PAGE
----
Justice, Incorporated was unique even among the pulp hero set, with the possible exception of Diamondstone the Magician who had a Negro sidekick, in giving these two not only equal status, but one that ran counter to the current perception of race at that time. The Shadow had a guy in the ranks of his agents, and while Doc Savage didn't have a Negro cast member, he was generally respectful of the ones he encountered along the way. Josh and Rosabelle were about as close as I got to an African American version of Nick and Nora Charles in detective fiction, or Jonathan and Jennifer Hart from TV's Hart to Hart.
Which is around where I came in.
As a kid I literally went on safari every weekend in used book stores. In downtown Oakland near 14th and Harrison there was this huge used bookstore, which has long since gone away (to this day one of the biggest losses from my childhood), where I had my first encounter with the like of Conan, Doc Savage, The Shadow and The Avenger and Justice, Inc. All of these heroes were caught in a distilled reprinted form and repackaged as paperbacks. I would fill my weekends with these guys who were an extension of the comics I read then and the old time radio shows that I would encounter in the near future and had a fondness for the Avenger in particular because of the diversity of the group and the respect they showed one another despite their different backgrounds.
For the time that the stories were originally written, the Avenger was pretty progressive stuff. In the context of a child growing up in the near post Civil Rights era, it was a good thing to see heroes who looked like me even if they were supporting characters, contributing to the solution of the crisis and serving in a capacity that spoke of their intelligence and their ability to take the limitations tossed upon them based on their race and turn that to an advantage. They basically were a preview of the world to come, in a series that was ahead of its time. So, I went in search of other characters from that time because there had to be a "Negro Pulp Adventurer" series where people who looked like me were actually the lead characters and not just assistants or comedy relief, right?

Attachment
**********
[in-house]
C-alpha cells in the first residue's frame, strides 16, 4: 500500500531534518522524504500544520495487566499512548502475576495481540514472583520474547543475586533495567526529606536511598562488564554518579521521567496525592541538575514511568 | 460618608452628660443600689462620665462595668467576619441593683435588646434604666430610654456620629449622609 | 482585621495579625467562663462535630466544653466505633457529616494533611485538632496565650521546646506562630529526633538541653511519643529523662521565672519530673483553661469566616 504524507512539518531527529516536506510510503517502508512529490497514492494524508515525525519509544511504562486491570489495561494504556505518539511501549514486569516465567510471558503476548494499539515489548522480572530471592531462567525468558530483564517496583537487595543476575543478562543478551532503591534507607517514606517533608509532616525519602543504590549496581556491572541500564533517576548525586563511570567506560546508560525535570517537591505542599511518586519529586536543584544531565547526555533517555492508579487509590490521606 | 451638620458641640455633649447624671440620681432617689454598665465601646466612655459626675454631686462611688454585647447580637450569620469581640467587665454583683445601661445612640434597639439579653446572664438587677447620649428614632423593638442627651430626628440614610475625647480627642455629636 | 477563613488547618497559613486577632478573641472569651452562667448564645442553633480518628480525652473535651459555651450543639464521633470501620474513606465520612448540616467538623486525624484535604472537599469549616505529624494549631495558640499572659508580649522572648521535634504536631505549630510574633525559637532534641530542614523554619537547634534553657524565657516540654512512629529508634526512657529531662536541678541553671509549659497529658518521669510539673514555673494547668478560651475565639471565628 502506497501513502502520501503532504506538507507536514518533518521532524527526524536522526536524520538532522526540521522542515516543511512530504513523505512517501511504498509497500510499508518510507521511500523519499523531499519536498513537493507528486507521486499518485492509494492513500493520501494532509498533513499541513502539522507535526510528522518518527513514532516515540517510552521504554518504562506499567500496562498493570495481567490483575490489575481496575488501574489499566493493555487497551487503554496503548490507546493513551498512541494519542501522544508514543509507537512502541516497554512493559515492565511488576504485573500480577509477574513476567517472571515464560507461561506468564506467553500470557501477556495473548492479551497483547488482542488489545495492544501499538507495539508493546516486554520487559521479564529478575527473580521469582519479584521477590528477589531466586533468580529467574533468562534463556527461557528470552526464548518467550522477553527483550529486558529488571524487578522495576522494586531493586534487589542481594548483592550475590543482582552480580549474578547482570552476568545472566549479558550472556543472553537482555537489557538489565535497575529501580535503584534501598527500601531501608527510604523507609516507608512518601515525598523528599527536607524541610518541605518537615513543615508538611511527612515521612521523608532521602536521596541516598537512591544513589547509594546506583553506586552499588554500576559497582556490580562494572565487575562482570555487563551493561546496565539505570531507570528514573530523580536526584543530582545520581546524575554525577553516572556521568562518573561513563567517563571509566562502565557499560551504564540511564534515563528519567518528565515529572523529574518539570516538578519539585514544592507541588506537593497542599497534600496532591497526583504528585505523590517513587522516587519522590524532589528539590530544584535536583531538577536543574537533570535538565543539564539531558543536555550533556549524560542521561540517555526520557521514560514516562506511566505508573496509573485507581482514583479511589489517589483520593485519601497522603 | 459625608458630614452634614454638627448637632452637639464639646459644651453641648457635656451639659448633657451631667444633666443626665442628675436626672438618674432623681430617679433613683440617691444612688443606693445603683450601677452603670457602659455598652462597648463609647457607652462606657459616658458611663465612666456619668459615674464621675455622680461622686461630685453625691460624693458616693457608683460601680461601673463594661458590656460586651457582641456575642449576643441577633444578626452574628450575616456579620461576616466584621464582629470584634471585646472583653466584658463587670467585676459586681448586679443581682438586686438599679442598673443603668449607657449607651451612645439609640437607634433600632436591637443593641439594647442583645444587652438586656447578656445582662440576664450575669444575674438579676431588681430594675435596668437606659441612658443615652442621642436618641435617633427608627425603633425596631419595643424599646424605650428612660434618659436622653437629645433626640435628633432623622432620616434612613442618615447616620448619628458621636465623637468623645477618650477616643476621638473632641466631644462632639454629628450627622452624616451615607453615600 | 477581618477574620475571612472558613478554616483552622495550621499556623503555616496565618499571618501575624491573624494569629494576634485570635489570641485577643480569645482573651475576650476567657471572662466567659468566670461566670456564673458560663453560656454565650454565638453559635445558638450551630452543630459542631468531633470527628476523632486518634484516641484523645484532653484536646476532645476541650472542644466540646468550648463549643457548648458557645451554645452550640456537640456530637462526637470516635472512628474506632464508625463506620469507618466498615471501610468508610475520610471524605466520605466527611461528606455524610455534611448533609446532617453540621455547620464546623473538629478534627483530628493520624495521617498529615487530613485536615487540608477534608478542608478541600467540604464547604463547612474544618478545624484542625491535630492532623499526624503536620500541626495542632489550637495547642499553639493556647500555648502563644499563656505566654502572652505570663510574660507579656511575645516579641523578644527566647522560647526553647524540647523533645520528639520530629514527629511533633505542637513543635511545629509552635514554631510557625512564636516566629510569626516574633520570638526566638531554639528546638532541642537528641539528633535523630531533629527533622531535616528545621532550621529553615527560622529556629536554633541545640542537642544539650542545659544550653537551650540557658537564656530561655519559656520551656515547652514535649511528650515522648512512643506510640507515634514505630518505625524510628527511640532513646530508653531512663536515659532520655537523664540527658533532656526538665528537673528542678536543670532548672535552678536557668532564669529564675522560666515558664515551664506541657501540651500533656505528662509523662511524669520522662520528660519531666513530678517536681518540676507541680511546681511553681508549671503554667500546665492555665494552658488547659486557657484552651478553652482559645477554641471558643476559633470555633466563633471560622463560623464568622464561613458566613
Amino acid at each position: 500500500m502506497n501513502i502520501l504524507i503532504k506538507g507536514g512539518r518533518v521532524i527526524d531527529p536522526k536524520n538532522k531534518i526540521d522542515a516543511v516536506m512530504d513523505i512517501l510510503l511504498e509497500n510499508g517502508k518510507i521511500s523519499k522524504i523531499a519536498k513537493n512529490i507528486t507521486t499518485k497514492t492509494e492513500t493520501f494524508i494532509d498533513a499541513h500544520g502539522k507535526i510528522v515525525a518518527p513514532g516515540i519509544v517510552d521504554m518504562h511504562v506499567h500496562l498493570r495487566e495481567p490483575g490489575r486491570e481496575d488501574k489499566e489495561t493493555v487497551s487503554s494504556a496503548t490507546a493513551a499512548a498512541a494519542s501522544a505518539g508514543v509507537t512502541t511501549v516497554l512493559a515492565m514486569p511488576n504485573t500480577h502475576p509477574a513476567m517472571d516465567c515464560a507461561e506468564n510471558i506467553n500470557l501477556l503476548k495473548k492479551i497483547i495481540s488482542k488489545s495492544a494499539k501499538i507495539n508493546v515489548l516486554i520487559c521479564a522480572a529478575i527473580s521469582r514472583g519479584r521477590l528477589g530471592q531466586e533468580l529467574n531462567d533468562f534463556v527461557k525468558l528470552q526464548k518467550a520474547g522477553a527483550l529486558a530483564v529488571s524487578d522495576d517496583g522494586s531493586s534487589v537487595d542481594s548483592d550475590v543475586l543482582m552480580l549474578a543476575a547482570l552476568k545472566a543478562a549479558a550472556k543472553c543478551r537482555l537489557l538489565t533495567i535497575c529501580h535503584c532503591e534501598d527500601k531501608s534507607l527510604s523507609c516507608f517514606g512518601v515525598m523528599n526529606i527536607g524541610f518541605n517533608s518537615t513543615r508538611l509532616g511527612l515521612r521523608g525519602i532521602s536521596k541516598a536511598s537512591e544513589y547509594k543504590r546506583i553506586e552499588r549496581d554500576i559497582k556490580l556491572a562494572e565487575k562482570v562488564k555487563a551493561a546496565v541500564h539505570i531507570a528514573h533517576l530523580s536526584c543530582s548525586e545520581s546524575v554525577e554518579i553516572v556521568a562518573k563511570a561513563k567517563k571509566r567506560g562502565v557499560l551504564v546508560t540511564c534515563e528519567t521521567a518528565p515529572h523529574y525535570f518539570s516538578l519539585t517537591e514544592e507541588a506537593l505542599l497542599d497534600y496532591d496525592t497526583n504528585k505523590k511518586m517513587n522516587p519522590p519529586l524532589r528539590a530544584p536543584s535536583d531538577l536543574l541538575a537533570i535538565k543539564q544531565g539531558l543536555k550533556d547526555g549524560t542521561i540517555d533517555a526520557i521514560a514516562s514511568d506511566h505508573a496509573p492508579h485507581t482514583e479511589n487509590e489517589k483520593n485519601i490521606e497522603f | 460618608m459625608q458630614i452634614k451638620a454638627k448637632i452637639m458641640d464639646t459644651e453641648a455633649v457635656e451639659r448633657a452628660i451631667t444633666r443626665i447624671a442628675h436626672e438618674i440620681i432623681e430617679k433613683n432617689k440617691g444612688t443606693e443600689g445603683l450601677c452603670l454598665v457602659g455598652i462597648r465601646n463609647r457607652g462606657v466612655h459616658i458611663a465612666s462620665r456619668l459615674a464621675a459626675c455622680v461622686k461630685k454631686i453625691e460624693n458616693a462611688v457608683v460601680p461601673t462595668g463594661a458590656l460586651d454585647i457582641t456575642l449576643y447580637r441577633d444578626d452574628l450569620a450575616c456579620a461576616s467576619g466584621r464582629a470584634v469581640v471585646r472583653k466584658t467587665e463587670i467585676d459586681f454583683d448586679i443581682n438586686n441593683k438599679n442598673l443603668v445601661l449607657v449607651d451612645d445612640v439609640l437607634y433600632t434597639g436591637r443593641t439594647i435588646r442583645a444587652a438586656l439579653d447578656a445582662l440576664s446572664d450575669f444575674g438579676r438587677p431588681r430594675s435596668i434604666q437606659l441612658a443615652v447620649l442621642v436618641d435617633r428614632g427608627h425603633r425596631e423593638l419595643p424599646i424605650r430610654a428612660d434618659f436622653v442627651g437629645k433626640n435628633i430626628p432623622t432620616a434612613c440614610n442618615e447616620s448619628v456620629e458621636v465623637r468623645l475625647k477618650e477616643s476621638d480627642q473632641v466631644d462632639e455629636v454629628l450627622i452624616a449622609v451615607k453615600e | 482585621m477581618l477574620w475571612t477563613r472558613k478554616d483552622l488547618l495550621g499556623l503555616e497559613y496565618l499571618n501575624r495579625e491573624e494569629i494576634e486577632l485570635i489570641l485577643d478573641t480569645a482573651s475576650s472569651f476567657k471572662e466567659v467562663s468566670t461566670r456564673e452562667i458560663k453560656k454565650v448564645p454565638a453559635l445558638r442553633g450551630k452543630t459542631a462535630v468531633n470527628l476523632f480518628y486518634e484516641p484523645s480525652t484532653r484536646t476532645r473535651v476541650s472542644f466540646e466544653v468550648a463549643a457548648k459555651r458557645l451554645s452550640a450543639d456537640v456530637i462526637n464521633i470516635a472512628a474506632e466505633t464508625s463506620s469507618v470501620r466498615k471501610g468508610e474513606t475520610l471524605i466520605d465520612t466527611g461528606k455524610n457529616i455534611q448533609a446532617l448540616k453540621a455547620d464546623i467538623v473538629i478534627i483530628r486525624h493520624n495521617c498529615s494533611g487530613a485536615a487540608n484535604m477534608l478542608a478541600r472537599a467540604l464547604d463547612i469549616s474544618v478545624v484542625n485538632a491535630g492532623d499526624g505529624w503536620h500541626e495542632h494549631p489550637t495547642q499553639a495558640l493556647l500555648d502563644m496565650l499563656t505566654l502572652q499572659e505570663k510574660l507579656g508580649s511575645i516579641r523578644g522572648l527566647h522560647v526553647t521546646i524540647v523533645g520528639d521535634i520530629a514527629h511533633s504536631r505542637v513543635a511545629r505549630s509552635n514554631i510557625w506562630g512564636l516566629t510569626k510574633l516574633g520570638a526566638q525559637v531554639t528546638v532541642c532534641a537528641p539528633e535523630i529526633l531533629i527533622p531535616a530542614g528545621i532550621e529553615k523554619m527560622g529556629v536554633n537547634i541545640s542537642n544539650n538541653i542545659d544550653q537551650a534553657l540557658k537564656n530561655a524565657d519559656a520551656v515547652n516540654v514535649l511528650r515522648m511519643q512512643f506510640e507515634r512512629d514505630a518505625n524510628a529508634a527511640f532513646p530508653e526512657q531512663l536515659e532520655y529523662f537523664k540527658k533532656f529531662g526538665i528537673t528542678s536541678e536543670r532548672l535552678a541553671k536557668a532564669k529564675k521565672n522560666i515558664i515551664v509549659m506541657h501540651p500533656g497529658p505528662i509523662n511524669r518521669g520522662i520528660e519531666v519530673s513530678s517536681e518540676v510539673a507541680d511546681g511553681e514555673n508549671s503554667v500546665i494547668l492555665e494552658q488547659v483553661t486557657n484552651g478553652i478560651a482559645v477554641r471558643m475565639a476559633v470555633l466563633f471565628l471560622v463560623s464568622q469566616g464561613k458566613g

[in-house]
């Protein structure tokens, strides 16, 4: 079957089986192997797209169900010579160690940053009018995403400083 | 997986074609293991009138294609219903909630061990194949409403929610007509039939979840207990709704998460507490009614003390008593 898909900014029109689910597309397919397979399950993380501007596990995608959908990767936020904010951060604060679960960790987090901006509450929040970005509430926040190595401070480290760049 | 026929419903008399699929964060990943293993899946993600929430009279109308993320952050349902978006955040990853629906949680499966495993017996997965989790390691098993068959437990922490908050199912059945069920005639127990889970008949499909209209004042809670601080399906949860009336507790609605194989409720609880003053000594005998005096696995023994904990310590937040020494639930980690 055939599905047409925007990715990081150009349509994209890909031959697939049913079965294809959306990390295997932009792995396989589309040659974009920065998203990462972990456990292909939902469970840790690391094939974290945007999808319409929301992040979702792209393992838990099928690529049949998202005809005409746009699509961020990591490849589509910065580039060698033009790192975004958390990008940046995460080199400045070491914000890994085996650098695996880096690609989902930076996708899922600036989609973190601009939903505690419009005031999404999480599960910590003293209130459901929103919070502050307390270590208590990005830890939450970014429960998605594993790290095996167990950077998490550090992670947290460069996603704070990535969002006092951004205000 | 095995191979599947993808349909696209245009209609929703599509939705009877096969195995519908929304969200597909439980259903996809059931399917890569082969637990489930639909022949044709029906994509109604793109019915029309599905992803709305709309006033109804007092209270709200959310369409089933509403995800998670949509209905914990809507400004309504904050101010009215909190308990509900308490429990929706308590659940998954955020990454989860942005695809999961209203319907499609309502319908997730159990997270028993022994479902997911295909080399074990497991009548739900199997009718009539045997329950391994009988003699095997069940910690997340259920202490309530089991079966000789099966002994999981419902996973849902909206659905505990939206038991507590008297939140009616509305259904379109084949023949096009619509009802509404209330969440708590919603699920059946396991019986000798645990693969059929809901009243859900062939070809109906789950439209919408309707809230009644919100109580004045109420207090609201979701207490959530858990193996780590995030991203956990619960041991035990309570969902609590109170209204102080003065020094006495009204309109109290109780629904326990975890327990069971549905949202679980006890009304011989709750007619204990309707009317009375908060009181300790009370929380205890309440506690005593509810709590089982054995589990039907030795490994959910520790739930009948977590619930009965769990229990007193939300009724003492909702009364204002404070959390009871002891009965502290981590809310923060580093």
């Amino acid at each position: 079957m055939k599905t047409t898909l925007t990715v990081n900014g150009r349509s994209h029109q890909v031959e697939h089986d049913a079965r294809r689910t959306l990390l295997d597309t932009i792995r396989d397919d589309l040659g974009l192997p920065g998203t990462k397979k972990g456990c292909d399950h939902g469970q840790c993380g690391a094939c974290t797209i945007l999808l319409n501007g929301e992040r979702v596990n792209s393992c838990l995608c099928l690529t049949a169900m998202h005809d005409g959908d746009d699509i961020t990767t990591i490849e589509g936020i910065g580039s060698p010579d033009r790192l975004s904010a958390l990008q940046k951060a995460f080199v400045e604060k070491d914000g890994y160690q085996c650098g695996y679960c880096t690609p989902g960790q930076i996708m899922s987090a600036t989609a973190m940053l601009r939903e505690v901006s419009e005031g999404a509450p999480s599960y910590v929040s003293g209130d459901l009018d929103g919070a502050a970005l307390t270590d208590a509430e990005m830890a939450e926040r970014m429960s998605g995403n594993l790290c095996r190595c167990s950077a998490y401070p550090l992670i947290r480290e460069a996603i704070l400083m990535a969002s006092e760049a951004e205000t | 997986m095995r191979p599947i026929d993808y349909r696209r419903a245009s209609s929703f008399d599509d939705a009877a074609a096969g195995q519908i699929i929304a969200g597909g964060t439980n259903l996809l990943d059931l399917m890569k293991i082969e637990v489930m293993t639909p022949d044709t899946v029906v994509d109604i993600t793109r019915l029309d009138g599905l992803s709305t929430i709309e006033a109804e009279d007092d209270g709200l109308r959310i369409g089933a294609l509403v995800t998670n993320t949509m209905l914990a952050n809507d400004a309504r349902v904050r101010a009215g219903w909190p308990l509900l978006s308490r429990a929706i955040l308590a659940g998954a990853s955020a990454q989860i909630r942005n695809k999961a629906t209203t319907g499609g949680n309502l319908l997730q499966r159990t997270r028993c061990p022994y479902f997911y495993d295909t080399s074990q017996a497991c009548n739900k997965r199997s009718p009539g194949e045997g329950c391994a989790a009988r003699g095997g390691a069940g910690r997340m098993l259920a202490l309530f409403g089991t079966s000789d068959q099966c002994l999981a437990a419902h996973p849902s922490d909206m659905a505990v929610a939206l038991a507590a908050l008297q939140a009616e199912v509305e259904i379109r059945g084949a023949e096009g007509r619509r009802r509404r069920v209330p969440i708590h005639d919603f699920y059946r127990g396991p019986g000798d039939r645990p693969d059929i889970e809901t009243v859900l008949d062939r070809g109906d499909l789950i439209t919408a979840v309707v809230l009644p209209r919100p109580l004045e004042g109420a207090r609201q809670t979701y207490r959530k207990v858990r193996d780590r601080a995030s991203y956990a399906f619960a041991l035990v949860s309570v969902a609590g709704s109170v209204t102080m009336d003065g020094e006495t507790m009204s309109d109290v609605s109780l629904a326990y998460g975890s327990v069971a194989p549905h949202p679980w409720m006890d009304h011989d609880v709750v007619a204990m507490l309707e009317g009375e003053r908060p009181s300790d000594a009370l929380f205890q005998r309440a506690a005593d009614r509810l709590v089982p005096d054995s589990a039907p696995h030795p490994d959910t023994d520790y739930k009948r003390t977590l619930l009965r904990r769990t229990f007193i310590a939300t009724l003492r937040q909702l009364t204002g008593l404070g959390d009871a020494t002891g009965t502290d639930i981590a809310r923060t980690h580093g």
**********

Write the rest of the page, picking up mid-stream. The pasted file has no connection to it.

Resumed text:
Okay, maybe more of a "not really".
The closest thing to an African American, Negro pulp magazine at that time was probably more like a version of Reader's Digest called the Negro Digest. Created by John Harold Johnson, founder of the Johnson Publishing Company (who publishes the magazines Ebony and Jet, among others), put together a magazine with a focus on information, opinion editorials, and artistic content relevent to the Negro community but solicited from a diverse number of contributors regardless of race. In fact a column called "If I Were A Negro", where prominent non Negro guest writers were invited to offer opinions and solutions to racial issues of the day led to the magazine's high note with a piece from then First Lady Eleanor Roosevelt which doubled the magazine's circulation overnight. But for me as a kid reading adventure fiction it wasn't quite the same thing as locating a "Black Doc Savage". There wasn't a hero to call my own from that era of pulp adventure outside of glorified sidekicks.
Granted, away from pulps, I came up during a time of great fictional Black heroes. A byproduct of the militant era, mixed with a healthy (or unhealthy) dash of Blaxploitation media, I had heroes in my day by the score, Shaft, Luke Cage Power Man, Black Panther, Storm of the X-Men, Cyborg, Green Lantern - John Stewart, and my personal favorite: Black Lightning. I also saw a surge of multiethnic characters that culminated in a whole comic book universe as the one bright shining moment in comics that I called "The Milestone Era".
Milestone, with the late great Dwayne McDuffie leading the charge, walked the walk on the page and behind the scenes. Their characters were bold brilliant and multi-everything. I had Black heroes, Latino heroes, Asian heroes and even some White heroes. It was everything I wanted to see in fiction in graphic form, in the media content I digested, in examples to my nephews and nieces of four color warriors who leapt tall buildings and saved the day and were accepted for the content of their character more than anything else.